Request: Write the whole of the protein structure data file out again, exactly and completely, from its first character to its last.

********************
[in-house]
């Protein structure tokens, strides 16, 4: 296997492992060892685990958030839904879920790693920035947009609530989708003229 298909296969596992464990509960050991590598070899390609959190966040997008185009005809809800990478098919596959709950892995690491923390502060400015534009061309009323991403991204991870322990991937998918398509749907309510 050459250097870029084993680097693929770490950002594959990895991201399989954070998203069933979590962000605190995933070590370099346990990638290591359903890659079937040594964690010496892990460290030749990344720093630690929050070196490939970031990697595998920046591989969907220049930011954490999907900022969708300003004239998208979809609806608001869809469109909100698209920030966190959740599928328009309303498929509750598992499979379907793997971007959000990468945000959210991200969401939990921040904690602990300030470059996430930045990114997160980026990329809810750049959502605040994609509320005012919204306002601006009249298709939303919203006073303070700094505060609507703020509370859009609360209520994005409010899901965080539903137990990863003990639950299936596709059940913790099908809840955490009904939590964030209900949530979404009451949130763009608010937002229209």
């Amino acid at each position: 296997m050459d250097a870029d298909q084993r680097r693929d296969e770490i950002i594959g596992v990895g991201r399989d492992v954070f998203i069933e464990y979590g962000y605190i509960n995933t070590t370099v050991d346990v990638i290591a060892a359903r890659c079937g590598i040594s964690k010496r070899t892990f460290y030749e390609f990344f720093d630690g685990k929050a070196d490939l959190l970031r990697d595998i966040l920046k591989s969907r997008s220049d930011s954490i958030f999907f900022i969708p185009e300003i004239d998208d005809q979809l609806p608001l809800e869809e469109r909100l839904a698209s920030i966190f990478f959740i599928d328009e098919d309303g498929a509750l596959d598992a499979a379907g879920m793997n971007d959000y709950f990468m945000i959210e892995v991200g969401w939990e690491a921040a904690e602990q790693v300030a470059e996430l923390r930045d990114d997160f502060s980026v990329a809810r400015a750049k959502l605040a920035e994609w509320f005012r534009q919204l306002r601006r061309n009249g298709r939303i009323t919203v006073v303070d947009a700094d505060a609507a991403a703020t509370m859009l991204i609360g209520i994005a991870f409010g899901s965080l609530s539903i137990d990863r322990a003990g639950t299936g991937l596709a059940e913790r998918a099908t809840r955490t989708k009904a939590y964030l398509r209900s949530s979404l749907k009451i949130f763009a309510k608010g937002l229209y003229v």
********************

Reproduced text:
[in-house]
């Protein structure tokens, strides 16, 4: 296997492992060892685990958030839904879920790693920035947009609530989708003229 298909296969596992464990509960050991590598070899390609959190966040997008185009005809809800990478098919596959709950892995690491923390502060400015534009061309009323991403991204991870322990991937998918398509749907309510 050459250097870029084993680097693929770490950002594959990895991201399989954070998203069933979590962000605190995933070590370099346990990638290591359903890659079937040594964690010496892990460290030749990344720093630690929050070196490939970031990697595998920046591989969907220049930011954490999907900022969708300003004239998208979809609806608001869809469109909100698209920030966190959740599928328009309303498929509750598992499979379907793997971007959000990468945000959210991200969401939990921040904690602990300030470059996430930045990114997160980026990329809810750049959502605040994609509320005012919204306002601006009249298709939303919203006073303070700094505060609507703020509370859009609360209520994005409010899901965080539903137990990863003990639950299936596709059940913790099908809840955490009904939590964030209900949530979404009451949130763009608010937002229209």
């Amino acid at each position: 296997m050459d250097a870029d298909q084993r680097r693929d296969e770490i950002i594959g596992v990895g991201r399989d492992v954070f998203i069933e464990y979590g962000y605190i509960n995933t070590t370099v050991d346990v990638i290591a060892a359903r890659c079937g590598i040594s964690k010496r070899t892990f460290y030749e390609f990344f720093d630690g685990k929050a070196d490939l959190l970031r990697d595998i966040l920046k591989s969907r997008s220049d930011s954490i958030f999907f900022i969708p185009e300003i004239d998208d005809q979809l609806p608001l809800e869809e469109r909100l839904a698209s920030i966190f990478f959740i599928d328009e098919d309303g498929a509750l596959d598992a499979a379907g879920m793997n971007d959000y709950f990468m945000i959210e892995v991200g969401w939990e690491a921040a904690e602990q790693v300030a470059e996430l923390r930045d990114d997160f502060s980026v990329a809810r400015a750049k959502l605040a920035e994609w509320f005012r534009q919204l306002r601006r061309n009249g298709r939303i009323t919203v006073v303070d947009a700094d505060a609507a991403a703020t509370m859009l991204i609360g209520i994005a991870f409010g899901s965080l609530s539903i137990d990863r322990a003990g639950t299936g991937l596709a059940e913790r998918a099908t809840r955490t989708k009904a939590y964030l398509r209900s949530s979404l749907k009451i949130f763009a309510k608010g937002l229209y003229v």